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Reader ponders the New Year

Politically, I want to see more of Hillary Clinton on the news live or on the ‘phone. So far she’s been almost aloof from the crowds of clamorous reporters and commentators hanging on her ever word –  going so far as roping them off at a parade to keep them at bay. “The Pen” is set up far away from the front of the audience and she rarely takes questions except in intimate gatherings with a few people over coffee or snacks. Lately, she’s caved in some because Donald Trump has been picking on her and she has appeared in a number of interviews with news commentators.  Still, the crowds are staying away in droves. Unlike Trump – and even Bernie Sanders – Clinton draws crowds in the hundreds, rather than thousands.  Read More »

Remembering the Three Bills

Y’know, it hurts to realize the fantastic humans who have vanished from our midst here in Cental Arizona in the not-too-distant past. Three Bills come to mind right off the bat: Bill Hardt, Bill Taylor and Bill Schminke. Each of these guys had a special part in Central Arizona’s history. Read More »

What American Idol and the Taliesin/Globe Miami Project have in common

The popular TV show, American Idol is set to go off the air after 15 seasons, but its legacy will live on through the talented performers the show discovered and shepherded; through spin off shows which enjoy a life of their own, and through the many connections the show made and doors it opened for those who took the stage; leaving even the ‘losers’ as winners in the end – simply by being part of the American Idol experience. When asked why I support a Frank Lloyd Wright/Globe-Miami partnership it is because sharing a stage with them will elevate our community in ways we couldn’t hope to achieve without them. In much the way ‘American Idol’ advances the opportunities of those who made it on the show. Read More »

Things We Grow

With a little reflection, I’m sure that each and every one of us can remember an event or conversation in our lives that left an immense impression upon us, an impression that had little effect on us at the time, but instead became essential to our existence and being.  Our lives are filled with moments of meaninglessness on the grand scale, yet every now and again, something happens that moves us and redirects us onto a new path. Read More »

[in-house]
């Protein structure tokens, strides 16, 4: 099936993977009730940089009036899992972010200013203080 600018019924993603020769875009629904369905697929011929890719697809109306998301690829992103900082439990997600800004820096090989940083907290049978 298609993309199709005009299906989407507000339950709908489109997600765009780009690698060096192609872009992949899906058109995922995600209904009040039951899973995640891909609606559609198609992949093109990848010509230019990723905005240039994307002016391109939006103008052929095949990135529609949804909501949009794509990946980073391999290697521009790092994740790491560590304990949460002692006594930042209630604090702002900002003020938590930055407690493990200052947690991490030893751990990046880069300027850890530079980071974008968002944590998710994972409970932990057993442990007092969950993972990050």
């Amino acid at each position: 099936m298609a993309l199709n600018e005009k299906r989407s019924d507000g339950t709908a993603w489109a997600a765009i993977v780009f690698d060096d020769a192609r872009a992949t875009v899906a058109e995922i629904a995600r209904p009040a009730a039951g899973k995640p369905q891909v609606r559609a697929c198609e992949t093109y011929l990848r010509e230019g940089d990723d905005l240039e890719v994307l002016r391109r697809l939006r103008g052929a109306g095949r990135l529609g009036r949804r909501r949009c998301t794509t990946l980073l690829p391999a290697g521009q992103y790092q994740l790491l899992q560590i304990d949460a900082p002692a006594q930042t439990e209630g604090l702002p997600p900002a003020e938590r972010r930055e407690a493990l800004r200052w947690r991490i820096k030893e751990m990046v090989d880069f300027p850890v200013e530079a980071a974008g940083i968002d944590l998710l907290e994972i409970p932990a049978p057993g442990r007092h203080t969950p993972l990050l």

1963: March on Washington

Fifty years ago, a throng of 200,000 people — both black and white — descended on the Washington Monument to call for a program of civil rights and equality, which this nation had failed to achieve despite its lip service to lofty ideals. Our nation’s pledge of allegiance, which every school child is taught to memorize from the age of five, was written in 1892. It  states, “I pledge allegiance to the flag of the United States of America, and to the republic for which it stands, one nation under God, indivisible, with liberty and justice for all.”  Read More »

Save the planet, Baby!

We’re all worried about the environment– even those folks who drive big honkin’ Hummers and keep the AC going full blast at the summer house until January, while simultaneously lighting the fireplace. Perhaps they’re even more concerned than the Average Joe because the world now has only about two and a half weeks of fossil fuels left, and big boys’ big toys need a lot of juice. Read More »

The American Experience

Reflecting on what “American” means with Bill Hing Fourth of July is here again. I can already remember last year, standing awkwardly in the kitchen of someone I hardly knew, where every table and counter top was covered with pies, chips, dip and potato salad. I was invited, sure, but the fact I only knew three people was evident. These days we equate Fourth of July with being social, either standing over barbecues and food or beneath fireworks.  Read More »

Are we endowed to have always have more?

By: Susan Handa In my lifetime, being an American meant being a member of the richest and most powerful nation on earth; endowed by birth with rights to which other nations could only aspire, and fully anticipating that my rightful ‘pursuit of happiness’ would result in an even more comfortable life than my parents’. Read More »

Real Life takes place in community

by Desmond Baker I spend most of my real life waiting around for my real life to begin. Truth be known, if any of us live our lives long enough we will eventually discover that a good chunk of it (maybe like 75% of it) consists of the “not about me” and the “not about now”. Which means that only a very small percentage of what you or I call “my life’ is actually about you or I. And most of what is going on around us right now has less to do with the “here and now” and more to do with our future condition than we are probably aware of or care to admit. Read More »

What’s really important in the world: Part 1

Darin's take on the things that really matter in life: like real telephones, wacky table lamps and lunch boxes. Read More »